Anti-Asian Racism in The United States | Violence Non Stop Against Minorities



After a tumultuous year in which the pandemic played a major role in our lives, we have seen a surge in hate crimes against minorities in the United States. The hate resulted in the death of six asian-descent women last week. 


Georgia. Eight people have been shot to death in three different massage parlors and spas last week on Tuesday evening, and six of them were women of Asian descent. After a year in which Anti-Asian hate crimes raised to historical figures, the crime have left in terror the asian-american communities. 

A day after the shooting, the police arrested 21-year-old Robert Aaron Long, a white male, after his parents recognized him from a surveillance camera; he was charged with eight counts of murder. Long told the police that the crime was not racially motivated, and claimed to have a “sex addiction”; but this declarations were met with skepticism, given the fact that most of the women he killed were of Asian Descent. 


“Whatever the motivation was for this guy, we know that the majority of the victims were Asian, we also know that this is an issue that is happening across the country. It it unacceptable, it is hateful and it has to stop.” Said Mayor Keisha Lance Bottoms of Atlanta, Georgia.




For many Asian-Americans, the crime fueled fears against anti-Asian hatred that has been increasing in the last years. Many activists pointed towards former President Donald Trump for being responsible for (at least some) the hostilities the community receives. Trump, during the pandemic, used terms such as “China virus”, “Wuhan virus”, and “Kung flu” in reference to the coronavirus pandemic, that originated in Wuhan, China.

A report released by Stop Asian American and Pacific Islander Hate, said it counted 3.795 anti-Asian hate incidents between March 19, 2020 (a few weeks after the pandemic started) and February 28, 2021. At least 500 incidents were reported on 2021. 68% of the reports targeted women and involved harassment.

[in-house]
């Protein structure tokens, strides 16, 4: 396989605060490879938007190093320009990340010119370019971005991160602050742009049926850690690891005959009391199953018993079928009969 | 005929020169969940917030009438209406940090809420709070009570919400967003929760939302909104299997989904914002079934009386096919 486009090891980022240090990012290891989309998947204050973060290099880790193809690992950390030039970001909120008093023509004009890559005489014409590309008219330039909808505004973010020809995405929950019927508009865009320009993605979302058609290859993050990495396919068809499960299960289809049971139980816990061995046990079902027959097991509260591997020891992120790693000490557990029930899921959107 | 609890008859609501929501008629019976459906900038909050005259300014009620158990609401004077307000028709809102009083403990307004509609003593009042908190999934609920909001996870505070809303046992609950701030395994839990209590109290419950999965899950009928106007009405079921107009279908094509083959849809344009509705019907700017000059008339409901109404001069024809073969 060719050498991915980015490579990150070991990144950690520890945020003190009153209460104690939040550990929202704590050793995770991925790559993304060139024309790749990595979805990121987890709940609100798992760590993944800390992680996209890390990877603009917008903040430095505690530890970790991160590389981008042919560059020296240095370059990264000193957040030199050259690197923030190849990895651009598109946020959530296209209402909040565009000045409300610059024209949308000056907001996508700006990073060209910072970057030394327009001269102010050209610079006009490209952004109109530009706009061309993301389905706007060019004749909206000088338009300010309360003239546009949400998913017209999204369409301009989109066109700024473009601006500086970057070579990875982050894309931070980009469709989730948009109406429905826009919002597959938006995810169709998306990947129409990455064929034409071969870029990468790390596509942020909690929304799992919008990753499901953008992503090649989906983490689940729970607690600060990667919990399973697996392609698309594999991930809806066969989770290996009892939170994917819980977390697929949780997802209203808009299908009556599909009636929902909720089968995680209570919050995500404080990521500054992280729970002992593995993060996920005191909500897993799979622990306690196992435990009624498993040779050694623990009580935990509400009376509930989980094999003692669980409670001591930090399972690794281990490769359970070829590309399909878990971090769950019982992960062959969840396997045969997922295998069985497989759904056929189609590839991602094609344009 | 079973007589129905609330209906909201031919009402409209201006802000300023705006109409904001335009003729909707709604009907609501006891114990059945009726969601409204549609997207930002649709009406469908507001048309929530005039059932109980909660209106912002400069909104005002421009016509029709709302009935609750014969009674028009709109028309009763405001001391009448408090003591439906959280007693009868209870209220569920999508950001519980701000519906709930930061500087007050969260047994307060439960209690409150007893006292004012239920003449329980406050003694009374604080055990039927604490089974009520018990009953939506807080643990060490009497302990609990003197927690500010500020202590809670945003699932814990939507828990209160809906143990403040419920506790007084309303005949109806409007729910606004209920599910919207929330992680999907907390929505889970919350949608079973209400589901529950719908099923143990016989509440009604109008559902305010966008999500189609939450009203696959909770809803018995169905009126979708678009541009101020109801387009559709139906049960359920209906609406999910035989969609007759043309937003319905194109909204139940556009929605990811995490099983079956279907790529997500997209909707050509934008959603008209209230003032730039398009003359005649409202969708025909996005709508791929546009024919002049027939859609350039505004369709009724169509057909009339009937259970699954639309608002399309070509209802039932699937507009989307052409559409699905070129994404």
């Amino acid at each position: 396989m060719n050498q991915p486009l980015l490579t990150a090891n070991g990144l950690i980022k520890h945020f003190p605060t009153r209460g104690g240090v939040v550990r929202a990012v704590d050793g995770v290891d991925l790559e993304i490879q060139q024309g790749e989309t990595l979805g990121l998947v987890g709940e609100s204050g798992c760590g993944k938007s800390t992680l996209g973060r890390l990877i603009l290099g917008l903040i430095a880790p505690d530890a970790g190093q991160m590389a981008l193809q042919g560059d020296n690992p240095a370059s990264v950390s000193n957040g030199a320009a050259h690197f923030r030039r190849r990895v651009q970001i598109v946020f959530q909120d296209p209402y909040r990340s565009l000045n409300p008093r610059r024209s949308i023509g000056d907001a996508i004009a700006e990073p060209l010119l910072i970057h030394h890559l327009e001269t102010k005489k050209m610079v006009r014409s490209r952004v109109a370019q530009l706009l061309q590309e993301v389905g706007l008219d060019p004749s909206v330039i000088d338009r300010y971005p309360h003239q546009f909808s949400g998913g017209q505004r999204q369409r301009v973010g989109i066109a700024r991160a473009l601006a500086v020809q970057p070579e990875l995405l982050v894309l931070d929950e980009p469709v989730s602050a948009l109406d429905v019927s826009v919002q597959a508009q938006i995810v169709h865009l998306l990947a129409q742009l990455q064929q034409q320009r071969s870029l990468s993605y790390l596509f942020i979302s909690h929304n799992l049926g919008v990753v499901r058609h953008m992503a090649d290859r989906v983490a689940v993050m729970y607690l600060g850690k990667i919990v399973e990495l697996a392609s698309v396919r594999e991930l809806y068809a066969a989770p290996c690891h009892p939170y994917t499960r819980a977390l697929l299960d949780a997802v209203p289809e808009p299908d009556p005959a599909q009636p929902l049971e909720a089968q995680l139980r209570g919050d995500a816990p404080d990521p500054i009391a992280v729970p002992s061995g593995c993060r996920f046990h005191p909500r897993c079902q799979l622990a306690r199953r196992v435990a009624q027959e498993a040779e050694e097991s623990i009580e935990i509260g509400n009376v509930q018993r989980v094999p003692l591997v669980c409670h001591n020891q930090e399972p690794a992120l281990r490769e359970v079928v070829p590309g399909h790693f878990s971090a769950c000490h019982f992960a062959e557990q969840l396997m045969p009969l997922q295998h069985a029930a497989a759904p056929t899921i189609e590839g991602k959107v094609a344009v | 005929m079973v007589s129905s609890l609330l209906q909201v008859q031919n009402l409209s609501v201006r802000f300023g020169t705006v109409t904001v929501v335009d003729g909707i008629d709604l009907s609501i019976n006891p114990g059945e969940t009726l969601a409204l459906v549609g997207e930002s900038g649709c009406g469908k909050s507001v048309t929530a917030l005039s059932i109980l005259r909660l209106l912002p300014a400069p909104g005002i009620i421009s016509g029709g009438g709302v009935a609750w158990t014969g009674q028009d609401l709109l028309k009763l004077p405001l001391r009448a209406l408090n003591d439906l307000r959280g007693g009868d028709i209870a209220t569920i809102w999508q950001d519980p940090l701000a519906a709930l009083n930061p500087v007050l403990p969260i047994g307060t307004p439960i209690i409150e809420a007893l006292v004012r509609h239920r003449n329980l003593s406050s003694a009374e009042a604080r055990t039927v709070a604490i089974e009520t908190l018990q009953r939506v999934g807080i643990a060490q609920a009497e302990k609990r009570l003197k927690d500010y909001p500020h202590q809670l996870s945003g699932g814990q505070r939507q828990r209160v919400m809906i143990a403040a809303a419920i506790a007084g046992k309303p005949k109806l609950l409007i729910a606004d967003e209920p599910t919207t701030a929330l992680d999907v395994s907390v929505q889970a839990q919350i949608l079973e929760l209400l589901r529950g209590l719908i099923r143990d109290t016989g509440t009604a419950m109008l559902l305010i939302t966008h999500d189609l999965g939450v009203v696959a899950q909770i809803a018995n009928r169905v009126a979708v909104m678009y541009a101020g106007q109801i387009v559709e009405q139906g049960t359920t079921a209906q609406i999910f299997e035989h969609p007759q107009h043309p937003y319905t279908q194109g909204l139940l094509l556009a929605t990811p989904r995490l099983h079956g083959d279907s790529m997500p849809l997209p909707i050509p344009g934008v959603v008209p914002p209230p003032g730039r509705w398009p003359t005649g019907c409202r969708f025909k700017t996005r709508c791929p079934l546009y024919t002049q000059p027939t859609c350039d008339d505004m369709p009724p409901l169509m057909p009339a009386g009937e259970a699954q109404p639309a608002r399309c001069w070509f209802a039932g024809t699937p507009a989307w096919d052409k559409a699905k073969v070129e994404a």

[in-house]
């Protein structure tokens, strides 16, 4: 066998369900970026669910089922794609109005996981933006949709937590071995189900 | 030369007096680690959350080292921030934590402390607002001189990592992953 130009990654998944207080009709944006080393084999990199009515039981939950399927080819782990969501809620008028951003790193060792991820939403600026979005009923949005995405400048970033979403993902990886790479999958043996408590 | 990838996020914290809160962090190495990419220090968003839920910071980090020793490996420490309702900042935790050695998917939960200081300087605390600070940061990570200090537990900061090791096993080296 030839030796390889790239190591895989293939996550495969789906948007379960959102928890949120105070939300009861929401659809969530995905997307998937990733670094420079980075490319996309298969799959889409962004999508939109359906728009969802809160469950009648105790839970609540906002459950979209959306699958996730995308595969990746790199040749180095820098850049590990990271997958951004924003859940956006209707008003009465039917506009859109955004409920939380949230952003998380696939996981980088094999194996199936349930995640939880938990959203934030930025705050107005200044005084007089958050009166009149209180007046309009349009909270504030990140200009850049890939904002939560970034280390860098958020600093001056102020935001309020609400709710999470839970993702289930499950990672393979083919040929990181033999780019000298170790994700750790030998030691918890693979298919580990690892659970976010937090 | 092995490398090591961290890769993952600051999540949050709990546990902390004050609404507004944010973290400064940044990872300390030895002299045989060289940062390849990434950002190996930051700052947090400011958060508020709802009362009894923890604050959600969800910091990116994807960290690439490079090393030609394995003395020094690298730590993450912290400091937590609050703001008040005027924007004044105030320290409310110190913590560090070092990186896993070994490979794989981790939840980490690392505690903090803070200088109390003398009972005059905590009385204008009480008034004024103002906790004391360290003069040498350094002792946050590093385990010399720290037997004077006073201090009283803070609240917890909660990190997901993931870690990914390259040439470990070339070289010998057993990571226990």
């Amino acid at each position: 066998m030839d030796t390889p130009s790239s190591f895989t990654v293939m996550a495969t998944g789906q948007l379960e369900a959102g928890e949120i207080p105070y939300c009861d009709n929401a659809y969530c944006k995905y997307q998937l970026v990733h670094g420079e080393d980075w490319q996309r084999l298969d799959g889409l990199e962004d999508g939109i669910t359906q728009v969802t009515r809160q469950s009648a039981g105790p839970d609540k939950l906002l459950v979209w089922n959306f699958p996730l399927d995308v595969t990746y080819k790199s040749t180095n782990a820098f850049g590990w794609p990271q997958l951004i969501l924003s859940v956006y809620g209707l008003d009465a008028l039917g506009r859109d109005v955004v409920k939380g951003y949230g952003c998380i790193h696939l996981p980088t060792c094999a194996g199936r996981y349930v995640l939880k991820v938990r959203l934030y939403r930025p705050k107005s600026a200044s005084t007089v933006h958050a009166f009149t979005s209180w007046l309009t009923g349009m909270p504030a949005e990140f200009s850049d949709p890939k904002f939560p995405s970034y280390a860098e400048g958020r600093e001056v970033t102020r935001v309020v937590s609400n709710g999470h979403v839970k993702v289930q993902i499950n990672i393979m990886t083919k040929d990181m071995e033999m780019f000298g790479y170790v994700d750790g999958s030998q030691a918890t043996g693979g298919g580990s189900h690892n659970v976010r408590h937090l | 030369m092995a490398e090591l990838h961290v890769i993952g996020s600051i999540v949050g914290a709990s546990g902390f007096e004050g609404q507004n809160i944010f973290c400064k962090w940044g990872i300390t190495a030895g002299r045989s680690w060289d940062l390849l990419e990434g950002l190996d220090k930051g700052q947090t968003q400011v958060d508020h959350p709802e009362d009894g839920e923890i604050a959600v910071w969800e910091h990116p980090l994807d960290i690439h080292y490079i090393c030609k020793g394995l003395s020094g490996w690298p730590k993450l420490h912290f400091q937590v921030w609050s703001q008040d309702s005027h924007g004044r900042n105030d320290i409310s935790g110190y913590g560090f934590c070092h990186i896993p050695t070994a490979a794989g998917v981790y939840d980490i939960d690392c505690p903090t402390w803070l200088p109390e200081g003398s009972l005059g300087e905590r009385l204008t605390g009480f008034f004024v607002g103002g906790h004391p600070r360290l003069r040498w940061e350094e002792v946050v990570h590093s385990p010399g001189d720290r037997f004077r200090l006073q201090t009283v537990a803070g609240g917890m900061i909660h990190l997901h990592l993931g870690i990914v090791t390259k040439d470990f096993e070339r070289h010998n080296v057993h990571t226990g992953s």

In a different survey, conducted by police departments in 16 major cities, the Center for the Study of Hate and Extremism at Cal State San Bernardino reported 122 anti-Asian hate crimes last year. The number was a 149% increase compared to 49 in 2019. New York, Los Angeles, Boston and Seattle had the highest number of hate crime in the last five years. 



The history of anti-Asian racism goes all the way back to 1882, when the Chinese Exclusion Act was enforced. It was a legislation that prevented Asian American laborers from entering the USA, due to a widespread xenophobia. In history there has been times where the Asian community was blamed for different public health problems. For example, the smallpox outbreak in San Francisco in 1870, and we could even say the Coronavirus pandemic in 2020. The relation that many people made while connecting Asian with illness perpetrated the image of asian communities as “eternal foreigners”, never to be allowed to fully find inclusivity in society. 



In the midst of the pandemic in 2020, the death of George Floyd in hands of a police officer in Minesota, marked a determing point in history. His death was the result of many issues that surround the American society, such as racism, inequality and discrimination. Black Lives Matter then came to be globally known, and inspired protests all around the globe. 

After the attack of Tuesday, many activists of the Black Lives Matter movement, have shown their support towards the Asian-american community in Atlanta. 


“Every life matters. Asian lives matter. Black lives matter, and even white lives matter.”

Said Malik Peay, an Atlanta resident,  who is black and attended the spa where the killing was perpretated to show support. Many activist have shown their support too, such as Shaun King, an American writer and civil rights activist. 



It is not a surprise that racism and inequality exists and continue to be a pressing issue in the Fashion Industry. According to The State of Diversity, Equity & Inclusion in Fashion Report, 27% of Asian employees in the Fashion Industry expressed that their race/ethnicity has had a negative impact on receiving raises and promotions. To read more about the report, check our previous article about it. 


+  Words: Leila Salinas, Luxiders Magazine 

Journalist | Berlin-based 

Connect with her on LinkedIn or Instagram (@leisalinas)